Trump Officials Consider Power-Sharing Plan to Oust Maduro
- Venezuela opposition would govern with Maduro backers
- U.S. unsuccessfully backed similar approach last year
By Saleha Mohsin and Ben Bartenstein/Bloomberg
Petroleumworld 02 21 2020
Trump administration officials are discussing whether to renew their unsuccessful campaign to oust Venezuela's Nicolas Maduro by persuading some ruling party members to temporarily share power with opposition leaders, according to people familiar with the matter.
The U.S. pursued a similar strategy last year -- endorsed by opposition leader Juan Guaido, president of the Venezuelan National Assembly -- that included a failed uprising on April 30. But some of the officials think they may have a better chance of success now as new sanctions kick in, the people said.
The Trump administration has recently ramped up efforts to oust Maduro and rally international support behind Guaido. On Tuesday, Washington sanctioned a unit of Russia's largest oil producer, Rosneft PJSC , for maintaining ties with Maduro and state-run oil company PDVSA .
Venezuela's economic collapse is dragging into its seventh full year, aggravated by international sanctions that prohibit exports of oil to the U.S. and cut access to external financing.
The White House and spokespeople for Maduro and Guaido didn't immediately respond to requests for comment on a potential power-sharing arrangement.
Last year, the U.S. sought to topple Maduro by agreeing to give power to others in his regime. But the administration said some of those officials reneged on the deal at the last minute.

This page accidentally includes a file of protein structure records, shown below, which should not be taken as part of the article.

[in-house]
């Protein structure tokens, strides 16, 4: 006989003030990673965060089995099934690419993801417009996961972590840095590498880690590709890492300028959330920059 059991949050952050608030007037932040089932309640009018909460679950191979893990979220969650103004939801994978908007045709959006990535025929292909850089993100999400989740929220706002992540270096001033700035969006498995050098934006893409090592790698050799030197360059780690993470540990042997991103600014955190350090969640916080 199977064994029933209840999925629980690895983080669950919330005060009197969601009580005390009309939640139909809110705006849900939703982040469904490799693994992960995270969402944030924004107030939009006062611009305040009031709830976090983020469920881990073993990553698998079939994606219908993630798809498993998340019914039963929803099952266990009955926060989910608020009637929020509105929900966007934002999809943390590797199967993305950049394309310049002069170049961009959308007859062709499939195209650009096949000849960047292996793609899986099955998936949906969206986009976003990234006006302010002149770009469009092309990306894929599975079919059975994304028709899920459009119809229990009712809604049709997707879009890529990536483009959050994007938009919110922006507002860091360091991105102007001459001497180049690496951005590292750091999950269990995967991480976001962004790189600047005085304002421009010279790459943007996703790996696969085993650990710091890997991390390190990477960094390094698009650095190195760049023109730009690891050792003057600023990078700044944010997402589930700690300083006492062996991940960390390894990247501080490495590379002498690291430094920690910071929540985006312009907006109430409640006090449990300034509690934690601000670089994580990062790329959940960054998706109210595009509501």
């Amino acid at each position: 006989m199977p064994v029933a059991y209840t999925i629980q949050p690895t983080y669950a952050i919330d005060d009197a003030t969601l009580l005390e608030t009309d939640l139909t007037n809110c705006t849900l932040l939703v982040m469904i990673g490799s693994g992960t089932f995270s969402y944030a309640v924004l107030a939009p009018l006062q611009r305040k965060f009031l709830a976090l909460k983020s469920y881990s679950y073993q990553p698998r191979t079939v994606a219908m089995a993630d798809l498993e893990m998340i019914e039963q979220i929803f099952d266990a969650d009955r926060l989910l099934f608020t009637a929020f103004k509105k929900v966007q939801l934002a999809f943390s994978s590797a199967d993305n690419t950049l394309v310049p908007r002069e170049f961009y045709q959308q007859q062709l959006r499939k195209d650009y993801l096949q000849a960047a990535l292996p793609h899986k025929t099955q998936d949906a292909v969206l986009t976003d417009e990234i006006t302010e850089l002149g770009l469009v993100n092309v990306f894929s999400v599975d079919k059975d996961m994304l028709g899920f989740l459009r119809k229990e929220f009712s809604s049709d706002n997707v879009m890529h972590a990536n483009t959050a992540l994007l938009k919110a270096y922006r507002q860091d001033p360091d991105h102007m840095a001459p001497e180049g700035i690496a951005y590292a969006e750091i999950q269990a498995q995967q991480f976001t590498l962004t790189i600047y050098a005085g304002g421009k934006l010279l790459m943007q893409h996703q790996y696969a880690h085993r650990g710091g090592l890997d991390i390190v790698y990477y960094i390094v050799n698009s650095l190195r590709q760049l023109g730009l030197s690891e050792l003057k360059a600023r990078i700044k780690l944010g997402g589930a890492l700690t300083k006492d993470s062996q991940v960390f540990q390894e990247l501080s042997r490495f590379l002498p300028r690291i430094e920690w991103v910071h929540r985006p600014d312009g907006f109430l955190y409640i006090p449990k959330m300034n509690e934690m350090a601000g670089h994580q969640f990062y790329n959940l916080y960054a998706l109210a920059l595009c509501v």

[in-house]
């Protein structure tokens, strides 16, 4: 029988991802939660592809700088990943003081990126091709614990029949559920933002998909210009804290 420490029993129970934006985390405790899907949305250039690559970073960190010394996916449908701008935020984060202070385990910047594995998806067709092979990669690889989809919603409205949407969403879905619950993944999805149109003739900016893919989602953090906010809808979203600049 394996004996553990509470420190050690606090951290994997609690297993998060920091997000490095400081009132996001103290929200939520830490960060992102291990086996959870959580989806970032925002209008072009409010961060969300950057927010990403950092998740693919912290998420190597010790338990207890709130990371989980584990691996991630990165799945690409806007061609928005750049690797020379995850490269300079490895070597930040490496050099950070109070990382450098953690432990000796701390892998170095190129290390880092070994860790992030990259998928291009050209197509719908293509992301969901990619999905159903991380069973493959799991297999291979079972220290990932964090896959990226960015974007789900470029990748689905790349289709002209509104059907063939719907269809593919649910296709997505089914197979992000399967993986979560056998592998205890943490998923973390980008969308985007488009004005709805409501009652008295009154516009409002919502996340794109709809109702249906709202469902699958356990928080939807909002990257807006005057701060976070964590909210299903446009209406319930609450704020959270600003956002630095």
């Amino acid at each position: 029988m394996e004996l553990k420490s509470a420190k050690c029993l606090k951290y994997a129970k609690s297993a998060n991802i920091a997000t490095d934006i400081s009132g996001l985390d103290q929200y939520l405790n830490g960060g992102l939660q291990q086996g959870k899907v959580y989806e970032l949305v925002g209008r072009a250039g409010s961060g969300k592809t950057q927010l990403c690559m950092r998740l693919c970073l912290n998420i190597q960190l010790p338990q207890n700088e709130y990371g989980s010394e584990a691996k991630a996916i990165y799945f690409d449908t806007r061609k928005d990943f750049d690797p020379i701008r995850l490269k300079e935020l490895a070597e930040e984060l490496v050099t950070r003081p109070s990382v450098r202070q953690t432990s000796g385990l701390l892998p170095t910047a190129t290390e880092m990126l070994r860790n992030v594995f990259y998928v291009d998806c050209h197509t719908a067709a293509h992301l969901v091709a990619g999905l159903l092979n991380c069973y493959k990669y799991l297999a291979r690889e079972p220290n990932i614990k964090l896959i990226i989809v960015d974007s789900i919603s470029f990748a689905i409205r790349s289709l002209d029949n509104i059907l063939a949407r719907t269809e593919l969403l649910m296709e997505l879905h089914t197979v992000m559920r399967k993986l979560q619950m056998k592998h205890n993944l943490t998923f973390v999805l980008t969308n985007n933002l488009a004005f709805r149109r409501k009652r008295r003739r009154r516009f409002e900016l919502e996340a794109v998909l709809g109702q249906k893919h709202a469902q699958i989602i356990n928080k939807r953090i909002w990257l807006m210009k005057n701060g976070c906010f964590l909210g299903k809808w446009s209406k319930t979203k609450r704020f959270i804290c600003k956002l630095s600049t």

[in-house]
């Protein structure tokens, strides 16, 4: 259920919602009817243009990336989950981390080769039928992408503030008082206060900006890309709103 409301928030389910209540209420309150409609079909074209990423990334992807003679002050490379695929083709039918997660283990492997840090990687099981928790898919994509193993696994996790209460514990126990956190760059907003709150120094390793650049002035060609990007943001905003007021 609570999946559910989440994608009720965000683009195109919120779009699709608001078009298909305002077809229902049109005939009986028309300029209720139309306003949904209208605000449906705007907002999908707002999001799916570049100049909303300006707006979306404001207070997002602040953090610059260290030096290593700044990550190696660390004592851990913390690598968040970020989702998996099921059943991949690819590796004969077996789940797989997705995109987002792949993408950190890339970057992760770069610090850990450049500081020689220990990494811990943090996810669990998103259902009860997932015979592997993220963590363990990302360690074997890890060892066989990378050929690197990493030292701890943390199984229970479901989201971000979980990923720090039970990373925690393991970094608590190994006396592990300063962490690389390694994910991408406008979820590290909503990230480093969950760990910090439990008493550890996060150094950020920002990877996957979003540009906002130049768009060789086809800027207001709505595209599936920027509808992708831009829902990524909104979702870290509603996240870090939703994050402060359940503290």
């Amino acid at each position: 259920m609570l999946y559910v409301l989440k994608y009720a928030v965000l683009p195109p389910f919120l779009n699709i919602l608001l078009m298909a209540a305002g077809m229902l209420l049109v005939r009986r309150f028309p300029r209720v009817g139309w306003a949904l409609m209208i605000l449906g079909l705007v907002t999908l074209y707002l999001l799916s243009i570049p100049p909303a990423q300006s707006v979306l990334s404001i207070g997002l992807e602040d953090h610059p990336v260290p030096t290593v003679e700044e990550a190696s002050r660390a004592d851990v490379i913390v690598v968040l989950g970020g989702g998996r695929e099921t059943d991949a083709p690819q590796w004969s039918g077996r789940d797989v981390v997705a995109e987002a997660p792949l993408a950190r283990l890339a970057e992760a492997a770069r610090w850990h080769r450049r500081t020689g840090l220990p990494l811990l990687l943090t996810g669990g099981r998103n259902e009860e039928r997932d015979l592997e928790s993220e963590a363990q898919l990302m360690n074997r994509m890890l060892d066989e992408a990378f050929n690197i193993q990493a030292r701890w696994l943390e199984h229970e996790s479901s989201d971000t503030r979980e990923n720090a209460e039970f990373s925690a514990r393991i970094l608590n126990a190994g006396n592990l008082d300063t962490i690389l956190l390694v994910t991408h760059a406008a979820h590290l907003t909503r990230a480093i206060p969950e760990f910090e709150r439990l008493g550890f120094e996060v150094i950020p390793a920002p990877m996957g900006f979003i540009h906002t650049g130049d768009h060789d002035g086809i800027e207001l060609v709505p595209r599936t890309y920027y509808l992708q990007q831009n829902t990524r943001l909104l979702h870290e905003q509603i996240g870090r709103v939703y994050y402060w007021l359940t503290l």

Senior U.S. officials discussed power sharing with Guaido during his visit to Washington earlier this month, the people said. They asked not to be identified because the talks were private.
Related: Guaido Returns to Clashes in Venezuela After Meeting Trump
Both sides had considered sanctions as key to uprooting Maduro but are now discussing whether a temporary power-sharing arrangement would help them more quickly reach their goal of free and fair elections, the people said.
There's no sign Maduro would accept such an agreement. He has repeatedly rejected the idea of stepping down and abandoned talks with the opposition in Barbados last August in protest of new U.S. sanctions. After leading Venezuela's economy over a cliff, the autocratic leader has brought a degree of stability by allowing dollars to flow more freely in recent months.
But the U.S. could seek a power-sharing agreement over Maduro's objection by again trying to persuade his deputies, or other supporters, to turn against him. Still, there's push-back within the Trump administration about including anyone from Maduro's inner circle in such an agreement, the people familiar with the matter said.
It's not clear whether officials have raised discussions about power sharing with Trump.
Trump repeatedly has reaffirmed his commitment to ousting Maduro. In his State of the Union speech earlier this month, Trump promised to break Maduro's “grip of tyranny” as Guaido, who's recognized by the U.S. and almost 60 other nations as head of state, watched in the gallery.
— With assistance by Alex Vasquez, Jordan Fabian, and Patricia Laya
By Saleha Mohsin and Ben Bartenstein from Bloomberg
bloomberg.com 02 20 2020
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